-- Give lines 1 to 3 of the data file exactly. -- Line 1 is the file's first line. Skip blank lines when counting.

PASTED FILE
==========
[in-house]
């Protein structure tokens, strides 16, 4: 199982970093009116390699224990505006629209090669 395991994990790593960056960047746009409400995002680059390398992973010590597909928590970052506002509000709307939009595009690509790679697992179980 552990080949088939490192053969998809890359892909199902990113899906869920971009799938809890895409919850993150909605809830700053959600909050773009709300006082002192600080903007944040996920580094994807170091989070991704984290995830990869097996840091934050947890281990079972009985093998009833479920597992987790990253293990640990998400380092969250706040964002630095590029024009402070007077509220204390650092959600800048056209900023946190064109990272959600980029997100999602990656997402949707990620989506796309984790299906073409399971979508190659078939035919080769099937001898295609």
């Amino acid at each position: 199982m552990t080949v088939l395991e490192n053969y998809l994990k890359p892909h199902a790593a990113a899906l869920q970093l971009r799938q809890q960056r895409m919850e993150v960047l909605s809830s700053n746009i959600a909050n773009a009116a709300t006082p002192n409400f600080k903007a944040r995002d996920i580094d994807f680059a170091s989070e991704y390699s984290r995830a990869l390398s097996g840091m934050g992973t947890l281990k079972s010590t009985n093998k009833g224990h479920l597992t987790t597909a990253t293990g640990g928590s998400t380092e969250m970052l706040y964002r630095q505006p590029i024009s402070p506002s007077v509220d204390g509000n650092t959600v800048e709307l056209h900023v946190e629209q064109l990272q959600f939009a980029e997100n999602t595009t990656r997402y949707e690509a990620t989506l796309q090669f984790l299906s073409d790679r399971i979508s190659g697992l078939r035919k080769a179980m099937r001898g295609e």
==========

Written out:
[in-house]
């Protein structure tokens, strides 16, 4: 199982970093009116390699224990505006629209090669 395991994990790593960056960047746009409400995002680059390398992973010590597909928590970052506002509000709307939009595009690509790679697992179980 552990080949088939490192053969998809890359892909199902990113899906869920971009799938809890895409919850993150909605809830700053959600909050773009709300006082002192600080903007944040996920580094994807170091989070991704984290995830990869097996840091934050947890281990079972009985093998009833479920597992987790990253293990640990998400380092969250706040964002630095590029024009402070007077509220204390650092959600800048056209900023946190064109990272959600980029997100999602990656997402949707990620989506796309984790299906073409399971979508190659078939035919080769099937001898295609």
């Amino acid at each position: 199982m552990t080949v088939l395991e490192n053969y998809l994990k890359p892909h199902a790593a990113a899906l869920q970093l971009r799938q809890q960056r895409m919850e993150v960047l909605s809830s700053n746009i959600a909050n773009a009116a709300t006082p002192n409400f600080k903007a944040r995002d996920i580094d994807f680059a170091s989070e991704y390699s984290r995830a990869l390398s097996g840091m934050g992973t947890l281990k079972s010590t009985n093998k009833g224990h479920l597992t987790t597909a990253t293990g640990g928590s998400t380092e969250m970052l706040y964002r630095q505006p590029i024009s402070p506002s007077v509220d204390g509000n650092t959600v800048e709307l056209h900023v946190e629209q064109l990272q959600f939009a980029e997100n999602t595009t990656r997402y949707e690509a990620t989506l796309q090669f984790l299906s073409d790679r399971i979508s190659g697992l078939r035919k080769a179980m099937r001898g295609e």